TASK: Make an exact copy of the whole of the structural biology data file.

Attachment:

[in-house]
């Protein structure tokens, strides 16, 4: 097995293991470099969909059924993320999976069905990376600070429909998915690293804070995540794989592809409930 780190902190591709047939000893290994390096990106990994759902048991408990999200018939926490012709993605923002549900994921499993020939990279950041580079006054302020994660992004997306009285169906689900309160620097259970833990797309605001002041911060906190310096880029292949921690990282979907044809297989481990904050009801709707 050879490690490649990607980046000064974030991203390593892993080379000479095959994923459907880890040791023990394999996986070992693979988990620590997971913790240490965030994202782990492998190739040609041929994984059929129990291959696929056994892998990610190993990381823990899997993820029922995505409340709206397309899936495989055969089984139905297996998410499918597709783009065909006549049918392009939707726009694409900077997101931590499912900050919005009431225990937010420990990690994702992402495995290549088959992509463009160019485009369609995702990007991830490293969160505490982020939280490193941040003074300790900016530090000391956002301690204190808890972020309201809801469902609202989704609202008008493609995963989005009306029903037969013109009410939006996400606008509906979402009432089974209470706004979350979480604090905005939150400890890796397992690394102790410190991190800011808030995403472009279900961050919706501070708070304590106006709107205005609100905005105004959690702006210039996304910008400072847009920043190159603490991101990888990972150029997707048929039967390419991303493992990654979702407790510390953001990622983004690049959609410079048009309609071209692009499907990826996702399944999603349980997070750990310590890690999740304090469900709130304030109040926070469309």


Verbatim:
[in-house]
């Protein structure tokens, strides 16, 4: 097995293991470099969909059924993320999976069905990376600070429909998915690293804070995540794989592809409930 780190902190591709047939000893290994390096990106990994759902048991408990999200018939926490012709993605923002549900994921499993020939990279950041580079006054302020994660992004997306009285169906689900309160620097259970833990797309605001002041911060906190310096880029292949921690990282979907044809297989481990904050009801709707 050879490690490649990607980046000064974030991203390593892993080379000479095959994923459907880890040791023990394999996986070992693979988990620590997971913790240490965030994202782990492998190739040609041929994984059929129990291959696929056994892998990610190993990381823990899997993820029922995505409340709206397309899936495989055969089984139905297996998410499918597709783009065909006549049918392009939707726009694409900077997101931590499912900050919005009431225990937010420990990690994702992402495995290549088959992509463009160019485009369609995702990007991830490293969160505490982020939280490193941040003074300790900016530090000391956002301690204190808890972020309201809801469902609202989704609202008008493609995963989005009306029903037969013109009410939006996400606008509906979402009432089974209470706004979350979480604090905005939150400890890796397992690394102790410190991190800011808030995403472009279900961050919706501070708070304590106006709107205005609100905005105004959690702006210039996304910008400072847009920043190159603490991101990888990972150029997707048929039967390419991303493992990654979702407790510390953001990622983004690049959609410079048009309609071209692009499907990826996702399944999603349980997070750990310590890690999740304090469900709130304030109040926070469309």